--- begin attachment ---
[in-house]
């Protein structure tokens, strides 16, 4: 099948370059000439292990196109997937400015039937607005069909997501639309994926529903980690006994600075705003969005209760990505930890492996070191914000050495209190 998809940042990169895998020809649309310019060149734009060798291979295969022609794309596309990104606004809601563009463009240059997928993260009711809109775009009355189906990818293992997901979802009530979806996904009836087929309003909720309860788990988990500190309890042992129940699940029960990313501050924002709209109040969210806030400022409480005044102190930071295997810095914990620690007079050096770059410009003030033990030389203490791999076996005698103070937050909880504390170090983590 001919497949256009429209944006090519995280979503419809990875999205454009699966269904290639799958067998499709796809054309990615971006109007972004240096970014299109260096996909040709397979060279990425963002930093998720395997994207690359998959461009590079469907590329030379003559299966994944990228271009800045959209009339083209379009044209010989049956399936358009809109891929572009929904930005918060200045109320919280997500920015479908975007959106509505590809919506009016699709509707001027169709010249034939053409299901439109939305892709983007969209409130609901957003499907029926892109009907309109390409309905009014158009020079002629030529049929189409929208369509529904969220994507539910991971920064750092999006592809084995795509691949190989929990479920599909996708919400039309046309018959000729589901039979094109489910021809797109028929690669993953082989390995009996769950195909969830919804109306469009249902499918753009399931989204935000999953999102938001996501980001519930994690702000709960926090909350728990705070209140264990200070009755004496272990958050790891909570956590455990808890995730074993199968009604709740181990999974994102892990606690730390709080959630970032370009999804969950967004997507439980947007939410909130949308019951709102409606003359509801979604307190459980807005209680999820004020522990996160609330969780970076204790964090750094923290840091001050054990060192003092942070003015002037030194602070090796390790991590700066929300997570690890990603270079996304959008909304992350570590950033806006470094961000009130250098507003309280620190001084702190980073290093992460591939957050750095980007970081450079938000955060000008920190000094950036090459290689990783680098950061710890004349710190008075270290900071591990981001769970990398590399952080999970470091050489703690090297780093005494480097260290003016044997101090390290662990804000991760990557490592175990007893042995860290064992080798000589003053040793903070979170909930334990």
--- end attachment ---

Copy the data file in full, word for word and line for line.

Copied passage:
[in-house]
């Protein structure tokens, strides 16, 4: 099948370059000439292990196109997937400015039937607005069909997501639309994926529903980690006994600075705003969005209760990505930890492996070191914000050495209190 998809940042990169895998020809649309310019060149734009060798291979295969022609794309596309990104606004809601563009463009240059997928993260009711809109775009009355189906990818293992997901979802009530979806996904009836087929309003909720309860788990988990500190309890042992129940699940029960990313501050924002709209109040969210806030400022409480005044102190930071295997810095914990620690007079050096770059410009003030033990030389203490791999076996005698103070937050909880504390170090983590 001919497949256009429209944006090519995280979503419809990875999205454009699966269904290639799958067998499709796809054309990615971006109007972004240096970014299109260096996909040709397979060279990425963002930093998720395997994207690359998959461009590079469907590329030379003559299966994944990228271009800045959209009339083209379009044209010989049956399936358009809109891929572009929904930005918060200045109320919280997500920015479908975007959106509505590809919506009016699709509707001027169709010249034939053409299901439109939305892709983007969209409130609901957003499907029926892109009907309109390409309905009014158009020079002629030529049929189409929208369509529904969220994507539910991971920064750092999006592809084995795509691949190989929990479920599909996708919400039309046309018959000729589901039979094109489910021809797109028929690669993953082989390995009996769950195909969830919804109306469009249902499918753009399931989204935000999953999102938001996501980001519930994690702000709960926090909350728990705070209140264990200070009755004496272990958050790891909570956590455990808890995730074993199968009604709740181990999974994102892990606690730390709080959630970032370009999804969950967004997507439980947007939410909130949308019951709102409606003359509801979604307190459980807005209680999820004020522990996160609330969780970076204790964090750094923290840091001050054990060192003092942070003015002037030194602070090796390790991590700066929300997570690890990603270079996304959008909304992350570590950033806006470094961000009130250098507003309280620190001084702190980073290093992460591939957050750095980007970081450079938000955060000008920190000094950036090459290689990783680098950061710890004349710190008075270290900071591990981001769970990398590399952080999970470091050489703690090297780093005494480097260290003016044997101090390290662990804000991760990557490592175990007893042995860290064992080798000589003053040793903070979170909930334990």